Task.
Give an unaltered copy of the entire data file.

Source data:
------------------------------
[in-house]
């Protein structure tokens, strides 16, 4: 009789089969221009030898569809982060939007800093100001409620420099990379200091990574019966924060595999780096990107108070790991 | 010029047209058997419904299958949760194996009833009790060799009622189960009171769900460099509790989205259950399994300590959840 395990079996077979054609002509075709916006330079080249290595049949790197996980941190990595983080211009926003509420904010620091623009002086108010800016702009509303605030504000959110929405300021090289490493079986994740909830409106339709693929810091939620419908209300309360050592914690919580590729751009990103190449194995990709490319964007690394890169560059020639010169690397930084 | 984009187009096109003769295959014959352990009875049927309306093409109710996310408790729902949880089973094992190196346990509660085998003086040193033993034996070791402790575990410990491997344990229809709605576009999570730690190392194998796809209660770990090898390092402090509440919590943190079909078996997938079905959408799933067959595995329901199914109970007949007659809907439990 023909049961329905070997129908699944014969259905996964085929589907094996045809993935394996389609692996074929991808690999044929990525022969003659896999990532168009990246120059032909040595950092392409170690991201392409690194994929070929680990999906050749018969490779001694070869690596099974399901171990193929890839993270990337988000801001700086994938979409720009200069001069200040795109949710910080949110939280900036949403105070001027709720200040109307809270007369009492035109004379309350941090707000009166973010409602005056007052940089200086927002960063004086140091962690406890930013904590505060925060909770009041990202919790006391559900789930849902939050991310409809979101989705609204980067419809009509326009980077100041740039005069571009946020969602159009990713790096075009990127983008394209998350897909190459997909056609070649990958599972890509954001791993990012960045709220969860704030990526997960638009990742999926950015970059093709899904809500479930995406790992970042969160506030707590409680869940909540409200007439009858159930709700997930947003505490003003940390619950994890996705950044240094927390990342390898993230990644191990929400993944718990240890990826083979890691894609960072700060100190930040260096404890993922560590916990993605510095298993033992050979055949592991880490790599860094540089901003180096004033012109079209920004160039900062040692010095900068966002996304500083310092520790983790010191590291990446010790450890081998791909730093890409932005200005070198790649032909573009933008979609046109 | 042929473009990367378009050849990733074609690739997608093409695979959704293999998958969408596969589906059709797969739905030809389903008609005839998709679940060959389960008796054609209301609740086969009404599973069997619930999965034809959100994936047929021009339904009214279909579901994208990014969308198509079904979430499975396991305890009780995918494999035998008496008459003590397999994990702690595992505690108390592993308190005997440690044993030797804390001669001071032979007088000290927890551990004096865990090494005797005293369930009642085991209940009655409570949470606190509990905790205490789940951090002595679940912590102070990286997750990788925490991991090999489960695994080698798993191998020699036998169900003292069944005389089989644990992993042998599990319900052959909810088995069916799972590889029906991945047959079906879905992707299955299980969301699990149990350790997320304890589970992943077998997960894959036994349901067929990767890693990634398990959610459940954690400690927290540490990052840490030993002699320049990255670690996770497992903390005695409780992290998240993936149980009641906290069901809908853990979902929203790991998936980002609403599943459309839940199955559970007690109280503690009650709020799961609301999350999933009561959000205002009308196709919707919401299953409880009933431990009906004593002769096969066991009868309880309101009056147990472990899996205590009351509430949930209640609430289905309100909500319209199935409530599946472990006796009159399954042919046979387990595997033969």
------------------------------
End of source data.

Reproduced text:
[in-house]
């Protein structure tokens, strides 16, 4: 009789089969221009030898569809982060939007800093100001409620420099990379200091990574019966924060595999780096990107108070790991 | 010029047209058997419904299958949760194996009833009790060799009622189960009171769900460099509790989205259950399994300590959840 395990079996077979054609002509075709916006330079080249290595049949790197996980941190990595983080211009926003509420904010620091623009002086108010800016702009509303605030504000959110929405300021090289490493079986994740909830409106339709693929810091939620419908209300309360050592914690919580590729751009990103190449194995990709490319964007690394890169560059020639010169690397930084 | 984009187009096109003769295959014959352990009875049927309306093409109710996310408790729902949880089973094992190196346990509660085998003086040193033993034996070791402790575990410990491997344990229809709605576009999570730690190392194998796809209660770990090898390092402090509440919590943190079909078996997938079905959408799933067959595995329901199914109970007949007659809907439990 023909049961329905070997129908699944014969259905996964085929589907094996045809993935394996389609692996074929991808690999044929990525022969003659896999990532168009990246120059032909040595950092392409170690991201392409690194994929070929680990999906050749018969490779001694070869690596099974399901171990193929890839993270990337988000801001700086994938979409720009200069001069200040795109949710910080949110939280900036949403105070001027709720200040109307809270007369009492035109004379309350941090707000009166973010409602005056007052940089200086927002960063004086140091962690406890930013904590505060925060909770009041990202919790006391559900789930849902939050991310409809979101989705609204980067419809009509326009980077100041740039005069571009946020969602159009990713790096075009990127983008394209998350897909190459997909056609070649990958599972890509954001791993990012960045709220969860704030990526997960638009990742999926950015970059093709899904809500479930995406790992970042969160506030707590409680869940909540409200007439009858159930709700997930947003505490003003940390619950994890996705950044240094927390990342390898993230990644191990929400993944718990240890990826083979890691894609960072700060100190930040260096404890993922560590916990993605510095298993033992050979055949592991880490790599860094540089901003180096004033012109079209920004160039900062040692010095900068966002996304500083310092520790983790010191590291990446010790450890081998791909730093890409932005200005070198790649032909573009933008979609046109 | 042929473009990367378009050849990733074609690739997608093409695979959704293999998958969408596969589906059709797969739905030809389903008609005839998709679940060959389960008796054609209301609740086969009404599973069997619930999965034809959100994936047929021009339904009214279909579901994208990014969308198509079904979430499975396991305890009780995918494999035998008496008459003590397999994990702690595992505690108390592993308190005997440690044993030797804390001669001071032979007088000290927890551990004096865990090494005797005293369930009642085991209940009655409570949470606190509990905790205490789940951090002595679940912590102070990286997750990788925490991991090999489960695994080698798993191998020699036998169900003292069944005389089989644990992993042998599990319900052959909810088995069916799972590889029906991945047959079906879905992707299955299980969301699990149990350790997320304890589970992943077998997960894959036994349901067929990767890693990634398990959610459940954690400690927290540490990052840490030993002699320049990255670690996770497992903390005695409780992290998240993936149980009641906290069901809908853990979902929203790991998936980002609403599943459309839940199955559970007690109280503690009650709020799961609301999350999933009561959000205002009308196709919707919401299953409880009933431990009906004593002769096969066991009868309880309101009056147990472990899996205590009351509430949930209640609430289905309100909500319209199935409530599946472990006796009159399954042919046979387990595997033969």